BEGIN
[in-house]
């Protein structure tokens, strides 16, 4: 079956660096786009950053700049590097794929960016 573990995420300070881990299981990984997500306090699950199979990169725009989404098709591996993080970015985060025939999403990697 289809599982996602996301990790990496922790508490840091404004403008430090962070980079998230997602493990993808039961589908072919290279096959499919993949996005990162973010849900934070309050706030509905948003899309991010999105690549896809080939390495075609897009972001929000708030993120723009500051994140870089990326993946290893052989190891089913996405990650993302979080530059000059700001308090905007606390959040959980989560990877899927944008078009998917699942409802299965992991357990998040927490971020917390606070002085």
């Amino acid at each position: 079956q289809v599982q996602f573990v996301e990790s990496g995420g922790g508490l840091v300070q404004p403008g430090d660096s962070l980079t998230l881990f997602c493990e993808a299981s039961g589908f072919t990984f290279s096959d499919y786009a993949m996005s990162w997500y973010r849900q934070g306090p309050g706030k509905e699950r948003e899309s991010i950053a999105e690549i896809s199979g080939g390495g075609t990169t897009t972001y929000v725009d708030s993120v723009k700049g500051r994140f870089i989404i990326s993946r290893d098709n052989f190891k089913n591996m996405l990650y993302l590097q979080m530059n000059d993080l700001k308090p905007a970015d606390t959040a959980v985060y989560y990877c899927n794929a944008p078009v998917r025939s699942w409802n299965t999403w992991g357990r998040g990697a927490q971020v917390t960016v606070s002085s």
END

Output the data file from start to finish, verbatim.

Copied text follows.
[in-house]
């Protein structure tokens, strides 16, 4: 079956660096786009950053700049590097794929960016 573990995420300070881990299981990984997500306090699950199979990169725009989404098709591996993080970015985060025939999403990697 289809599982996602996301990790990496922790508490840091404004403008430090962070980079998230997602493990993808039961589908072919290279096959499919993949996005990162973010849900934070309050706030509905948003899309991010999105690549896809080939390495075609897009972001929000708030993120723009500051994140870089990326993946290893052989190891089913996405990650993302979080530059000059700001308090905007606390959040959980989560990877899927944008078009998917699942409802299965992991357990998040927490971020917390606070002085």
């Amino acid at each position: 079956q289809v599982q996602f573990v996301e990790s990496g995420g922790g508490l840091v300070q404004p403008g430090d660096s962070l980079t998230l881990f997602c493990e993808a299981s039961g589908f072919t990984f290279s096959d499919y786009a993949m996005s990162w997500y973010r849900q934070g306090p309050g706030k509905e699950r948003e899309s991010i950053a999105e690549i896809s199979g080939g390495g075609t990169t897009t972001y929000v725009d708030s993120v723009k700049g500051r994140f870089i989404i990326s993946r290893d098709n052989f190891k089913n591996m996405l990650y993302l590097q979080m530059n000059d993080l700001k308090p905007a970015d606390t959040a959980v985060y989560y990877c899927n794929a944008p078009v998917r025939s699942w409802n299965t999403w992991g357990r998040g990697a927490q971020v917390t960016v606070s002085s």